The Cancer Council of Victoria reports that 82 per cent of parents think that it is unethical for the processed food industry to market unhealthy food in places popular with kids. Just last week, the Australia Institute released a report on junk food advertising on television. Two in three Australians agreed that junk food ads should be banned during children's viewing hours.

In a federal government survey, 78 per cent of respondents agreed that 'strategies to reduce exposure to marketing and promotion of unhealthy food and drink were extremely or very helpful'. Additionally, participants in the study from the health and education sectors favoured 'stronger approaches to advertising' and restrictions on promoting unhealthy foods.

The bill we are considering today should make sure junk food advertising is prohibited in certain places frequented by children—that is, within 500 metres of any school, on buses, tram stops or railway stations, or on any state government property. These measures have been implemented in other jurisdictions. Indeed, South Australia is the odd man out. In Queensland, they have banned junk food advertising at more than 200 government-owned spaces, including train stations, bus stops and road corridors. Studies in other states have shown that between 61 per cent and 83 per cent of all advertisements on public transport are for unhealthy food.

In 2015, the ACT banned junk food advertising on public buses. In countries such as the UK, Amsterdam and Brazil, there are examples of bans of junk food advertising on government property and public transport. This is a very easy step that we can take to protect young people from the impact of junk food.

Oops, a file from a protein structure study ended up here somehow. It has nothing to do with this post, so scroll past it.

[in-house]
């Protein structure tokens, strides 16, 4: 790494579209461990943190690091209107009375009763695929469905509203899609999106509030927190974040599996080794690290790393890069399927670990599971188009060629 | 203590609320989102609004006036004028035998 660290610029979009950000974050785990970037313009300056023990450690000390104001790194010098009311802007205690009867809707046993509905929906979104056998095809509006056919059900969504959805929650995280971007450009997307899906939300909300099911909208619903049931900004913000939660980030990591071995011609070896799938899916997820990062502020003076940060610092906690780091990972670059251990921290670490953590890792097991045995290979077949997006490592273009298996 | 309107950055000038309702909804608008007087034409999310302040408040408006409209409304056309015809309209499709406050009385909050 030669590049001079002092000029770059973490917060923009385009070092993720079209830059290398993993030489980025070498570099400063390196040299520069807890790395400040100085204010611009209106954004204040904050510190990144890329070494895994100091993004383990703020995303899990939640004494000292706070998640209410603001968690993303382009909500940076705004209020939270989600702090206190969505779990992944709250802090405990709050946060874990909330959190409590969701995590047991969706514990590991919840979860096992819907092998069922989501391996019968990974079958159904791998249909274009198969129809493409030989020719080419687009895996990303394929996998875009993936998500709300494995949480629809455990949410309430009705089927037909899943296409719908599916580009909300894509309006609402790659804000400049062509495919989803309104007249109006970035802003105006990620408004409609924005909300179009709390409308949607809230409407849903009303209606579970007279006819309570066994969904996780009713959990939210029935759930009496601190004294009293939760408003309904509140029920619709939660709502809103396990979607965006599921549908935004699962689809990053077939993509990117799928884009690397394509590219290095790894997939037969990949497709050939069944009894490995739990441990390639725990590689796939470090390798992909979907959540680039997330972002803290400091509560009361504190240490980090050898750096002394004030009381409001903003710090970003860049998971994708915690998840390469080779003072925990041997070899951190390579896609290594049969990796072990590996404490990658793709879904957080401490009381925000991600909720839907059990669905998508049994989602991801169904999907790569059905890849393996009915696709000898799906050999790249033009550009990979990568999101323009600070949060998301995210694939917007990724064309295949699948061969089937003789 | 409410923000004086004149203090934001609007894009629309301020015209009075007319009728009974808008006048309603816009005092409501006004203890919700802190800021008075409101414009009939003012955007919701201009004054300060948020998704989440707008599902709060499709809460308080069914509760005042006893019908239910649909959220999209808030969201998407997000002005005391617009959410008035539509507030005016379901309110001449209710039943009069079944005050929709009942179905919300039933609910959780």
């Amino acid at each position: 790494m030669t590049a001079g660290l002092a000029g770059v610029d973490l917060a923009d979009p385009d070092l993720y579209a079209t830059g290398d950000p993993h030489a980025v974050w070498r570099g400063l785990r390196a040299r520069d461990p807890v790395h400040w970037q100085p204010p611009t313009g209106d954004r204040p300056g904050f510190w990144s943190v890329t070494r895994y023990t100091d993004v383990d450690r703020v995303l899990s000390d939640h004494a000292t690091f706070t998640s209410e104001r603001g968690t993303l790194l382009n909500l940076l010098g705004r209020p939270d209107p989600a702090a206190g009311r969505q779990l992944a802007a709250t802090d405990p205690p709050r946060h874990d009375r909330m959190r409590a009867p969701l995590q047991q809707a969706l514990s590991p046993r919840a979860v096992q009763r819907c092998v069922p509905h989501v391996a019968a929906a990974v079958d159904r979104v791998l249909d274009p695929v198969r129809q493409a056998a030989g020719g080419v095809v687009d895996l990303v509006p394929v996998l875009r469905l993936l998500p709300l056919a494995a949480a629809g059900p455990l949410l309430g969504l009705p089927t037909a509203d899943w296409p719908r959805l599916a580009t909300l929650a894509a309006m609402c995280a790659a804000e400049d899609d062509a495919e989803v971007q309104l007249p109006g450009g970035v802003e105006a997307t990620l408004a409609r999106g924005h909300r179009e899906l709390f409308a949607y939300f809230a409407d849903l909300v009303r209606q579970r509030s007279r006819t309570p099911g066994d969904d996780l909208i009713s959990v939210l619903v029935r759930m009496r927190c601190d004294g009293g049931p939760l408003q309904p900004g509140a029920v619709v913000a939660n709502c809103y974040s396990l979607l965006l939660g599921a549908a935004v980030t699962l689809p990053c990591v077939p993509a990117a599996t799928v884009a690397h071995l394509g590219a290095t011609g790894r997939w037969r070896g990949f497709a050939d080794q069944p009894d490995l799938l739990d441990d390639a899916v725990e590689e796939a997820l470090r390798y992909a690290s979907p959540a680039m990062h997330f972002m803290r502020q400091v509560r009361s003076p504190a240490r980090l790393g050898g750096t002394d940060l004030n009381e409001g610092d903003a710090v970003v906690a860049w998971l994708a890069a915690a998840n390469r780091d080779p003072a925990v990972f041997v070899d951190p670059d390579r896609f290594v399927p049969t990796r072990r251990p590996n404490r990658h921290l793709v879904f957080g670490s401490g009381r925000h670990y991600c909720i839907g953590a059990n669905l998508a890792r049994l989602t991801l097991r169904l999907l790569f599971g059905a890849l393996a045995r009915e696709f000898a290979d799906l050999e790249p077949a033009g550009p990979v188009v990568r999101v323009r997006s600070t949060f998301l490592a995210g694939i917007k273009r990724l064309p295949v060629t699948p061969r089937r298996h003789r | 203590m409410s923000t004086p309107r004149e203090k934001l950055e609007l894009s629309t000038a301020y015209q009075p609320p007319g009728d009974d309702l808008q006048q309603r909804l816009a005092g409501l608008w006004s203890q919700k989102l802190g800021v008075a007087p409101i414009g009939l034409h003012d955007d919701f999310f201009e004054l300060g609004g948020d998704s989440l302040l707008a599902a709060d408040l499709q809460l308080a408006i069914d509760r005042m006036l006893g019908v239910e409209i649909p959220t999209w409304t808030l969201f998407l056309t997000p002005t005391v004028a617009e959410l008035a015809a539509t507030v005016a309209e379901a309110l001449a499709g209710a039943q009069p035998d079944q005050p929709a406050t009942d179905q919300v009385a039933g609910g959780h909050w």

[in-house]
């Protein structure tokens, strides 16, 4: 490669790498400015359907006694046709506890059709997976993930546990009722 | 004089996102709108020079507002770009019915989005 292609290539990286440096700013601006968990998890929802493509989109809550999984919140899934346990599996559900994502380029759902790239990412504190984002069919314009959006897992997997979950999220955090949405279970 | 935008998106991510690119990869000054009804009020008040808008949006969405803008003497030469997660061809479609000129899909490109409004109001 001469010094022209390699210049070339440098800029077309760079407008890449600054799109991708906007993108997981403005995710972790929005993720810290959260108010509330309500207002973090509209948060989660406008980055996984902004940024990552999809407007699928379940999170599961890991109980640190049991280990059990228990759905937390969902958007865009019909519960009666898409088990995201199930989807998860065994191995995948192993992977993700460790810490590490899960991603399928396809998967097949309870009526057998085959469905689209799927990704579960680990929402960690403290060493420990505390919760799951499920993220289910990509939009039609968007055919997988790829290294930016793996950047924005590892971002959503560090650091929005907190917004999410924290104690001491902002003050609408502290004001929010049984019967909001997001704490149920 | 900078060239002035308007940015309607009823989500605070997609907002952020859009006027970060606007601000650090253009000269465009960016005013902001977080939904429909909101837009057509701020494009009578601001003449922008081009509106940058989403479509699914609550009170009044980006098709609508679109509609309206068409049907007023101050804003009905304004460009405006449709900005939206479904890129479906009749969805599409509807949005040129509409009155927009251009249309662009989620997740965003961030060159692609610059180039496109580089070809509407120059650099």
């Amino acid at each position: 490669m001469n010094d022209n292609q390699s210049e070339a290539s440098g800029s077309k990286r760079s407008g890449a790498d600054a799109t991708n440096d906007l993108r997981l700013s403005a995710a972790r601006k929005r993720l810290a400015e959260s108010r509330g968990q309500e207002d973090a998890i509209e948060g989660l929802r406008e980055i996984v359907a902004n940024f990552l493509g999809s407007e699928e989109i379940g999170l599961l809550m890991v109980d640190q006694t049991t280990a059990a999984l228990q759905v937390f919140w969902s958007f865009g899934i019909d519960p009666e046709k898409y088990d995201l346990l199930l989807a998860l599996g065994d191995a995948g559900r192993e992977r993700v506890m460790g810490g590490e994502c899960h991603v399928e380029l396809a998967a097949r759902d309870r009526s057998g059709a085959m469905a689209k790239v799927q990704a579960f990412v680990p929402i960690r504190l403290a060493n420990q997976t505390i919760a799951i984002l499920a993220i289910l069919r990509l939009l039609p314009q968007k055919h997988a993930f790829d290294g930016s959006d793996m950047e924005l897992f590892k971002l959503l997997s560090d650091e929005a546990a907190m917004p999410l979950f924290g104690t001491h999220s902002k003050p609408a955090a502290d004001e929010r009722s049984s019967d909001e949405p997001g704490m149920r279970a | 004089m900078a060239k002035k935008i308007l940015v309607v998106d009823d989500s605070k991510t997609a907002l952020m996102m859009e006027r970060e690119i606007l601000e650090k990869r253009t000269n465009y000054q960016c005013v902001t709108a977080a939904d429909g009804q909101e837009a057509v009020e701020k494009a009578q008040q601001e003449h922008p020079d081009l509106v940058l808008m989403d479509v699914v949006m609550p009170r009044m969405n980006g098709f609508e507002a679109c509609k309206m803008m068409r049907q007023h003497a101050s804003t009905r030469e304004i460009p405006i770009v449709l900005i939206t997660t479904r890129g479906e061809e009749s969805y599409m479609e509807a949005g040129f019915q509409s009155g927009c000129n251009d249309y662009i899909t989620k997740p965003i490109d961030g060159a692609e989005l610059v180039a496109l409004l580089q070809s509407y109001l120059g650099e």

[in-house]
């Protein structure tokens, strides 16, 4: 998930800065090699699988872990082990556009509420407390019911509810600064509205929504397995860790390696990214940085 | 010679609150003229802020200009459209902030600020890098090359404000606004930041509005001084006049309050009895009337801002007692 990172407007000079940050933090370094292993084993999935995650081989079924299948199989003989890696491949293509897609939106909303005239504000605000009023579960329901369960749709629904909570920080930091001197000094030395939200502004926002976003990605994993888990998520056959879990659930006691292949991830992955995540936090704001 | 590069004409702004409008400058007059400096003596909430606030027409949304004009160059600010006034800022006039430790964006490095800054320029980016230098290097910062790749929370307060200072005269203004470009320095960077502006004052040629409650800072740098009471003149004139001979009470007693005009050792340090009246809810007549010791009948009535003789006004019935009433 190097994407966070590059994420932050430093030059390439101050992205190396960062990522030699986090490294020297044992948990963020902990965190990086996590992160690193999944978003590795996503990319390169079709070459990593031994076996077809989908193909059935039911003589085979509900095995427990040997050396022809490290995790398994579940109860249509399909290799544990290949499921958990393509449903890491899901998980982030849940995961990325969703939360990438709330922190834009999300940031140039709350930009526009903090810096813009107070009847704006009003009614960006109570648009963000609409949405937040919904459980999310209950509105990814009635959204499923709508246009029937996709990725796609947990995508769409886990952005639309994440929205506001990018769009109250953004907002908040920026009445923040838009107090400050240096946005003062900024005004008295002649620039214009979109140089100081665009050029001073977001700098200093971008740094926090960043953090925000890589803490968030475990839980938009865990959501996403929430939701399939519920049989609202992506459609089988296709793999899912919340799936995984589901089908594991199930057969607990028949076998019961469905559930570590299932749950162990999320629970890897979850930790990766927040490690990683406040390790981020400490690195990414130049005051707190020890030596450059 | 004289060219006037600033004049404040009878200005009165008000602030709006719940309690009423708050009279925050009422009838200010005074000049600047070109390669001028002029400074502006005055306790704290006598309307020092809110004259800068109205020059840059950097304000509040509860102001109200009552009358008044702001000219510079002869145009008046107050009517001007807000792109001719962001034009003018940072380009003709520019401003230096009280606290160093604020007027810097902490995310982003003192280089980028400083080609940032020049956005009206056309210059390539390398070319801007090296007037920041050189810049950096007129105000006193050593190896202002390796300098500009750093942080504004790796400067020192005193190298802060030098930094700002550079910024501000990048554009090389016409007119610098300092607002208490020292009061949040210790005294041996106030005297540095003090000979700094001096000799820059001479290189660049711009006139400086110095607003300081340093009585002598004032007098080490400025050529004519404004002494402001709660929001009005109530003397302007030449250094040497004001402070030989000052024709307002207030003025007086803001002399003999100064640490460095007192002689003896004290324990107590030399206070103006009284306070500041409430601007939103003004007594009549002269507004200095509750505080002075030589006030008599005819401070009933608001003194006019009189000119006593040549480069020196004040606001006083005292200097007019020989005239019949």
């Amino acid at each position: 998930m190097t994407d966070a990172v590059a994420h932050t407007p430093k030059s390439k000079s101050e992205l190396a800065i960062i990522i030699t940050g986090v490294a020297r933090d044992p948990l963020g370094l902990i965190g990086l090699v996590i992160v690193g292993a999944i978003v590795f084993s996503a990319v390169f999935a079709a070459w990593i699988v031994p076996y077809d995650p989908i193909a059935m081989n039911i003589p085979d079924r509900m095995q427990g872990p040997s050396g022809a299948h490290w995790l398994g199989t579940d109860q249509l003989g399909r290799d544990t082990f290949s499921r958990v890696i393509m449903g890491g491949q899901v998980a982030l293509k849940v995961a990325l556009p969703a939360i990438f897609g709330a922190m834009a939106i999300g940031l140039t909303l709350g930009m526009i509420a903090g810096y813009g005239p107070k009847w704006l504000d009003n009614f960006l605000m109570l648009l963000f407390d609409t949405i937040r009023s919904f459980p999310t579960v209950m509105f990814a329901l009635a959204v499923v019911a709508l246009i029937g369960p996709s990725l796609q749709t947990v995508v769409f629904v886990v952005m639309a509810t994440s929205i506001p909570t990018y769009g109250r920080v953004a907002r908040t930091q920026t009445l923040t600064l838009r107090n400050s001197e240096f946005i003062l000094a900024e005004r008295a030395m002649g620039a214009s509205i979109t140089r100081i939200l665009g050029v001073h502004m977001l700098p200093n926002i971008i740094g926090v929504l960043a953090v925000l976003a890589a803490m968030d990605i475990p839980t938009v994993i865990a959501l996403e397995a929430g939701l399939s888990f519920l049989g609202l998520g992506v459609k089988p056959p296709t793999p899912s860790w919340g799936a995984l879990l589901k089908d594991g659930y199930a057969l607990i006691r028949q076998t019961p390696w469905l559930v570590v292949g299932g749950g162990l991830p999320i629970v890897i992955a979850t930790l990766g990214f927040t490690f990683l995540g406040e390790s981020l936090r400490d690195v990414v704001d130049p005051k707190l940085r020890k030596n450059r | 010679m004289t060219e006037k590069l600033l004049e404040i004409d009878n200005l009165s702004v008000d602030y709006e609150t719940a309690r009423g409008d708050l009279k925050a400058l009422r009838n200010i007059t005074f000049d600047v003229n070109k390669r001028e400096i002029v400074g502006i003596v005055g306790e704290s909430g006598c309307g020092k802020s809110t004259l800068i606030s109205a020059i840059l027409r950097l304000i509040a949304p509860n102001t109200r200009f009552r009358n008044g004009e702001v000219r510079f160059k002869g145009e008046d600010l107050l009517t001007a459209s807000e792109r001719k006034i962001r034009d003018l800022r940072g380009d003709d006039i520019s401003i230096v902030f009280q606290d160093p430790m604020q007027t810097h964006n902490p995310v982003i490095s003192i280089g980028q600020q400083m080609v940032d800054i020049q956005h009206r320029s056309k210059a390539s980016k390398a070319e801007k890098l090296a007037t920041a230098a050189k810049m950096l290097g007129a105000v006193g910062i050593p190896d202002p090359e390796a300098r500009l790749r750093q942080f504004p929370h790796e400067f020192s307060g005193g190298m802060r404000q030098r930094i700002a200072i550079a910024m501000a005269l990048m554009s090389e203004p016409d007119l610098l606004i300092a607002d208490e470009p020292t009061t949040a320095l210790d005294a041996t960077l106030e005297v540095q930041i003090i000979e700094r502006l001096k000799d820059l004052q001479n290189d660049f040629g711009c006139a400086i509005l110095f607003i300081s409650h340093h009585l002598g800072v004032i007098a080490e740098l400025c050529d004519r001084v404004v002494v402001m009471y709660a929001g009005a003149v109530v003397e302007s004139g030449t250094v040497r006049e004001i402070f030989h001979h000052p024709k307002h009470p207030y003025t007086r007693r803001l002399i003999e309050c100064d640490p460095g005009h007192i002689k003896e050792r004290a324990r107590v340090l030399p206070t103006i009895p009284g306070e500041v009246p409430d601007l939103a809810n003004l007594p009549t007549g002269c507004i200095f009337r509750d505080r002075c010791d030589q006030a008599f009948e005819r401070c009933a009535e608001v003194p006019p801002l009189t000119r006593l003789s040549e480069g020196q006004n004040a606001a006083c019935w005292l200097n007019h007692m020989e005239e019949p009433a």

This bill goes one step further. It restricts unhealthy food advertising within 500 metres of schools. Kids on their way home from school are exposed to an increasing number of unhealthy food and drink advertisements. In Victoria, a study found that 62 per cent of food ads near Melbourne schools promoted unhealthy food and drinks. Hungry kids leaving school in the afternoon do not need to be enticed to make unhealthy food choices. Instead, we need to be promoting healthy lifestyles to set our young people up for success.

Banning junk food advertising near schools, on public transport and on government property is not a difficult thing for us to do to address obesity in South Australia. This is a proposal that is modest, but it is one that has widespread support—support amongst parents and support amongst public health advocates. I hope that all members of this place will get behind this simple reform.

Debate adjourned on motion of Hon. I.K. Hunter.